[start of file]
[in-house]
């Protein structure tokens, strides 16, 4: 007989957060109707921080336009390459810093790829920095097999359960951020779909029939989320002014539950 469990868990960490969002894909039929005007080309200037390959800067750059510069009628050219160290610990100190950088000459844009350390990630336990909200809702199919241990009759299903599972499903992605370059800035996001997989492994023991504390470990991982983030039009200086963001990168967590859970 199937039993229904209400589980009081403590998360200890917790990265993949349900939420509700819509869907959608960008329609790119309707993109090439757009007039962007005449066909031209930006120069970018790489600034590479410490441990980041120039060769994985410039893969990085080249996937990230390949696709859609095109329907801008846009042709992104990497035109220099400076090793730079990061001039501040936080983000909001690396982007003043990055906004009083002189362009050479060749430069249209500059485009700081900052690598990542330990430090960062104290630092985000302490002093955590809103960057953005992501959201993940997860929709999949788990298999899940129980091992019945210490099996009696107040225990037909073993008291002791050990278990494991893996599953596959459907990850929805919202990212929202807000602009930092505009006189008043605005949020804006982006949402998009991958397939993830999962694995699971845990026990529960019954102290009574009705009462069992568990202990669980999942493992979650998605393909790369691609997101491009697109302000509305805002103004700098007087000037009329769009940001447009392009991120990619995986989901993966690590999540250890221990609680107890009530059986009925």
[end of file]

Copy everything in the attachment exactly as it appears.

[in-house]
């Protein structure tokens, strides 16, 4: 007989957060109707921080336009390459810093790829920095097999359960951020779909029939989320002014539950 469990868990960490969002894909039929005007080309200037390959800067750059510069009628050219160290610990100190950088000459844009350390990630336990909200809702199919241990009759299903599972499903992605370059800035996001997989492994023991504390470990991982983030039009200086963001990168967590859970 199937039993229904209400589980009081403590998360200890917790990265993949349900939420509700819509869907959608960008329609790119309707993109090439757009007039962007005449066909031209930006120069970018790489600034590479410490441990980041120039060769994985410039893969990085080249996937990230390949696709859609095109329907801008846009042709992104990497035109220099400076090793730079990061001039501040936080983000909001690396982007003043990055906004009083002189362009050479060749430069249209500059485009700081900052690598990542330990430090960062104290630092985000302490002093955590809103960057953005992501959201993940997860929709999949788990298999899940129980091992019945210490099996009696107040225990037909073993008291002791050990278990494991893996599953596959459907990850929805919202990212929202807000602009930092505009006189008043605005949020804006982006949402998009991958397939993830999962694995699971845990026990529960019954102290009574009705009462069992568990202990669980999942493992979650998605393909790369691609997101491009697109302000509305805002103004700098007087000037009329769009940001447009392009991120990619995986989901993966690590999540250890221990609680107890009530059986009925």